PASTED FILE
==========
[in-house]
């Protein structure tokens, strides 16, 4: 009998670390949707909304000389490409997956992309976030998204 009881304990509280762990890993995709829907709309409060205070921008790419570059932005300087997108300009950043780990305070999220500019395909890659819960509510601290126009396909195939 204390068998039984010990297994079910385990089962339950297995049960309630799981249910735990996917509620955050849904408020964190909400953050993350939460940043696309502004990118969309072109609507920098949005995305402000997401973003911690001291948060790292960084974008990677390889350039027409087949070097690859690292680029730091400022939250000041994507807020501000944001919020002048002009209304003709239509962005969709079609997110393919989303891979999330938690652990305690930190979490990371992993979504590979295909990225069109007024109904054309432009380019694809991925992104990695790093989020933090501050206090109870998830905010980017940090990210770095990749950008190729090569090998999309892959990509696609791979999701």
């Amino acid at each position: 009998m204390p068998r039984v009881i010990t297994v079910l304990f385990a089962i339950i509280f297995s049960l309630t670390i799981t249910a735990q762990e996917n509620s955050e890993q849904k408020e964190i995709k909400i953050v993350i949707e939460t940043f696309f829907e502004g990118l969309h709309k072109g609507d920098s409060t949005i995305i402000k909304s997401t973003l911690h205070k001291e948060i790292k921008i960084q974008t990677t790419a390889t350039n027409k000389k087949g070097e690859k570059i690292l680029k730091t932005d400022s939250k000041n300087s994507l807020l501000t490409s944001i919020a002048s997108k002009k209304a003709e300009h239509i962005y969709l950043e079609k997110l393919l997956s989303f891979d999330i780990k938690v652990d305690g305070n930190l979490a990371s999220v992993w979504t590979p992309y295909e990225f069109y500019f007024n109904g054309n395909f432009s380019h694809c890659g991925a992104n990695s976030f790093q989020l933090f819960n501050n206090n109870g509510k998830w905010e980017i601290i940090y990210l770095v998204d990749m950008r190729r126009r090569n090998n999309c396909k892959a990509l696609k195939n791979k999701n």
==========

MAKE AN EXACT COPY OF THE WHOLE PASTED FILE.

[in-house]
């Protein structure tokens, strides 16, 4: 009998670390949707909304000389490409997956992309976030998204 009881304990509280762990890993995709829907709309409060205070921008790419570059932005300087997108300009950043780990305070999220500019395909890659819960509510601290126009396909195939 204390068998039984010990297994079910385990089962339950297995049960309630799981249910735990996917509620955050849904408020964190909400953050993350939460940043696309502004990118969309072109609507920098949005995305402000997401973003911690001291948060790292960084974008990677390889350039027409087949070097690859690292680029730091400022939250000041994507807020501000944001919020002048002009209304003709239509962005969709079609997110393919989303891979999330938690652990305690930190979490990371992993979504590979295909990225069109007024109904054309432009380019694809991925992104990695790093989020933090501050206090109870998830905010980017940090990210770095990749950008190729090569090998999309892959990509696609791979999701």
């Amino acid at each position: 009998m204390p068998r039984v009881i010990t297994v079910l304990f385990a089962i339950i509280f297995s049960l309630t670390i799981t249910a735990q762990e996917n509620s955050e890993q849904k408020e964190i995709k909400i953050v993350i949707e939460t940043f696309f829907e502004g990118l969309h709309k072109g609507d920098s409060t949005i995305i402000k909304s997401t973003l911690h205070k001291e948060i790292k921008i960084q974008t990677t790419a390889t350039n027409k000389k087949g070097e690859k570059i690292l680029k730091t932005d400022s939250k000041n300087s994507l807020l501000t490409s944001i919020a002048s997108k002009k209304a003709e300009h239509i962005y969709l950043e079609k997110l393919l997956s989303f891979d999330i780990k938690v652990d305690g305070n930190l979490a990371s999220v992993w979504t590979p992309y295909e990225f069109y500019f007024n109904g054309n395909f432009s380019h694809c890659g991925a992104n990695s976030f790093q989020l933090f819960n501050n206090n109870g509510k998830w905010e980017i601290i940090y990210l770095v998204d990749m950008r190729r126009r090569n090998n999309c396909k892959a990509l696609k195939n791979k999701n």